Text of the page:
NASA Warned That An Asteroid Will Pass So Close To Earth That It Might Cause Airbursts
NASA’s Center for Near-Earth Object Studies (also known as CENOS) has announced that an asteroid classified as 2020 EF could pass by Earth soon. It is too small to crash into the surface since it will burn in the atmosphere, but it may cause airbursts.
The asteroid is following a trajectory that will lead it straight to Earth as it travels at a speed of 10,000 miles per hour. Researchers have an estimated diameter of 98 feet. Observations have revealed that the asteroid is a part of the Aten asteroid class. Their orbits of asteroids included in this class tend to come close or even intersect with that of Earth.
After 2020 EF passes by Earth, a new asteroid will approach Earth. 2020 DP4 is more massive and moves at a faster pace, but it has not been classified as a risk for now.
More about 2020 EF Asteroid
Since 2020 EF is quite small, it is thought that it will burn out in space, but it may release a powerful shockwave that could damage buildings in the nearby area. Such an event took place over the city of Chelyabinsk in Russia. In the aftermath of a mighty explosion, thousands of windows were cracked or broken, and some of the people who witnessed the event required medical help.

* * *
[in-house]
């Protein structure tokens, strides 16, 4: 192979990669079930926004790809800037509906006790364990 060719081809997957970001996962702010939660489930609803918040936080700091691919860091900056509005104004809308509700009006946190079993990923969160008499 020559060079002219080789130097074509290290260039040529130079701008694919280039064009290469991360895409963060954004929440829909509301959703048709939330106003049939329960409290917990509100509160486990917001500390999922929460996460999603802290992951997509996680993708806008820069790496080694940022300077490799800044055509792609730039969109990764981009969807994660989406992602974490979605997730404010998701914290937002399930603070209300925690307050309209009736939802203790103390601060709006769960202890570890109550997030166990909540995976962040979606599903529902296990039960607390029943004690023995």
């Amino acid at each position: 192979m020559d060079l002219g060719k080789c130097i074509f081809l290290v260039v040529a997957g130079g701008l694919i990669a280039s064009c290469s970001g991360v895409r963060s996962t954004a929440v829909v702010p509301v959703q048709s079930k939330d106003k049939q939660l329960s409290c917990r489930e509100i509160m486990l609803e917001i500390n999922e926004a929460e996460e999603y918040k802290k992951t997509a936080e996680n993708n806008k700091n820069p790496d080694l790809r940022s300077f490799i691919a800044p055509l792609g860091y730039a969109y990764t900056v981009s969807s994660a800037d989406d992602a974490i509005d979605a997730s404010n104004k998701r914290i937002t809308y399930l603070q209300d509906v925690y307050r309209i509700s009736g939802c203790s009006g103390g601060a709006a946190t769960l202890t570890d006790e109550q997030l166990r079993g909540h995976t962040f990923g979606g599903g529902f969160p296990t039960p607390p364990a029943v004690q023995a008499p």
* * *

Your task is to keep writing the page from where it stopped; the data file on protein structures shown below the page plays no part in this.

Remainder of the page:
Many governments and space agencies have started to take the risk of asteroids into account in recent years, with several projects being developed in the name of planetary defense. Several movies and novels have shown how human ingenuity could destroy massive asteroids that were on a collision course. Still, many of those so-called solutions cannot be implemented practically.
NASA is currently working on a kinetic impactor, which is represented by a heavy and fast ship that could crash into a targeted asteroid with enough power to force it to change its trajectory.
Doris’s passion for writing started to take shape in college where she was editor-in-chief of the college newspaper. Even though she ended up working in IT for more than 7 years, she’s now back to what he always enjoyed doing. With a true passion for technology, Doris mostly covers tech-related topics.